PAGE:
“The delivery of services in education, health, aged cared and welfare by religious agencies in Victoria has been and remains particularly important for migrants. Church agencies provide a context of shared belief and culture where new arrivals could find a familiar source of welcome. That welcome also extends beyond shared belief and culture. Often the Church agencies were almost the only agencies available. They were certainly a safety net for those who did not receive Government assistance.”
Given how many religious-based social service activities take place in Victoria, and Australia, it would be foolish in the extreme to effectively force the churches out of such activities. This is how the Bishops express this concern:
“We express particular concern that the proposals in the Options Paper to remove protection from religious bodies would, in effect, force the secularisation of service delivery by religious agencies. The likely effect of these proposals would be profound because it would go to the heart of the religious motivation that leads people to be involved in ownership, governance and employment, as well as through volunteerism. Experience of the secularisation of service delivery here and overseas indicates that the result of forced secularisation is that some religious agencies withdraw from that work because it removes part of its vocational meaning for them. Secularisation also results in a loss of volunteerism. If people can no longer identify with the religious meaning of the activity, then they are likely to withdraw.”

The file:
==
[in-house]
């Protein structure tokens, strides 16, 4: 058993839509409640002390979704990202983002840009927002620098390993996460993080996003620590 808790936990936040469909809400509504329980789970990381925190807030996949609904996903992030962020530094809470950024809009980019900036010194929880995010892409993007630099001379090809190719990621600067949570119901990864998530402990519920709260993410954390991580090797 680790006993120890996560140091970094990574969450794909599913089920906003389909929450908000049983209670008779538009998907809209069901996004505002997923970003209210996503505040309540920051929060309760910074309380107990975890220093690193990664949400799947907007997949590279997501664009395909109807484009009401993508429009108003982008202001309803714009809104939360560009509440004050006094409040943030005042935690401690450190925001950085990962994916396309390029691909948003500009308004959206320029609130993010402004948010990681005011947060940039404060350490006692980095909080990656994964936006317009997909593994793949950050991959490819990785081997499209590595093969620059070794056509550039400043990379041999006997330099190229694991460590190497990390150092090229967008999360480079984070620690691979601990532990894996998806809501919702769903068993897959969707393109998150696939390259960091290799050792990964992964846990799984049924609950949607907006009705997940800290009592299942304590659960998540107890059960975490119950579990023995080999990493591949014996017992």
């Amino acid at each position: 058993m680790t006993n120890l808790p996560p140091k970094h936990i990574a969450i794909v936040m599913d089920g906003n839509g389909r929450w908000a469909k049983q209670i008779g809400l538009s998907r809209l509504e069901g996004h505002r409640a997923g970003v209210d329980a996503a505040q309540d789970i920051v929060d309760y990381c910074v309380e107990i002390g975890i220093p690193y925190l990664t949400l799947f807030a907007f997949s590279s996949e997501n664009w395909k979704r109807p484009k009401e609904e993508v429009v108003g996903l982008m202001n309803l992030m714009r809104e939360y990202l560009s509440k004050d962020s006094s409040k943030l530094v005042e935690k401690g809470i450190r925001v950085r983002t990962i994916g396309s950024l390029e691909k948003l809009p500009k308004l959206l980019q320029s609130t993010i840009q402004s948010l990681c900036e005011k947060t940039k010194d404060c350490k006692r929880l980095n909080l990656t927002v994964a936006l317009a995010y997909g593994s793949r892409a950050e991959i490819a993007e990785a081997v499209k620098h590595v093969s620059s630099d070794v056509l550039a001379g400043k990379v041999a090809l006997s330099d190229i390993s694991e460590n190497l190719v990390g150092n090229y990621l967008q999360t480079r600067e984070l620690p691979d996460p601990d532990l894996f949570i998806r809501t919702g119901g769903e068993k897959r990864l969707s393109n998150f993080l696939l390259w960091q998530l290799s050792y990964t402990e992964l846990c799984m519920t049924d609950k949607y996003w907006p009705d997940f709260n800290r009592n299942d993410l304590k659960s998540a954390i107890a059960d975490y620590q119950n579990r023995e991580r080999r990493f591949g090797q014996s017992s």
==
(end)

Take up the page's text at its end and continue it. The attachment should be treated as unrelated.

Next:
The Bishops also highlight how these changes will negatively impact on educational services provided by the Church: “Catholic Education is not only a right, but also a duty that is imposed on the Church (Canon 794 § 1). Catholic Education must not only ensure that the instructions given in them is at least as academically distinguished as that in other schools (Canon 806 § 2) but must pay regard to the formation of the whole person (Canon 795).
“In education, therefore, the religious identity of Catholic schools has a particularly formative role given that the formation of students is the purpose of the activity. Parents choose a religious education for their children in the expectation that the institution will educate their children according to the teachings and traditions of that religion.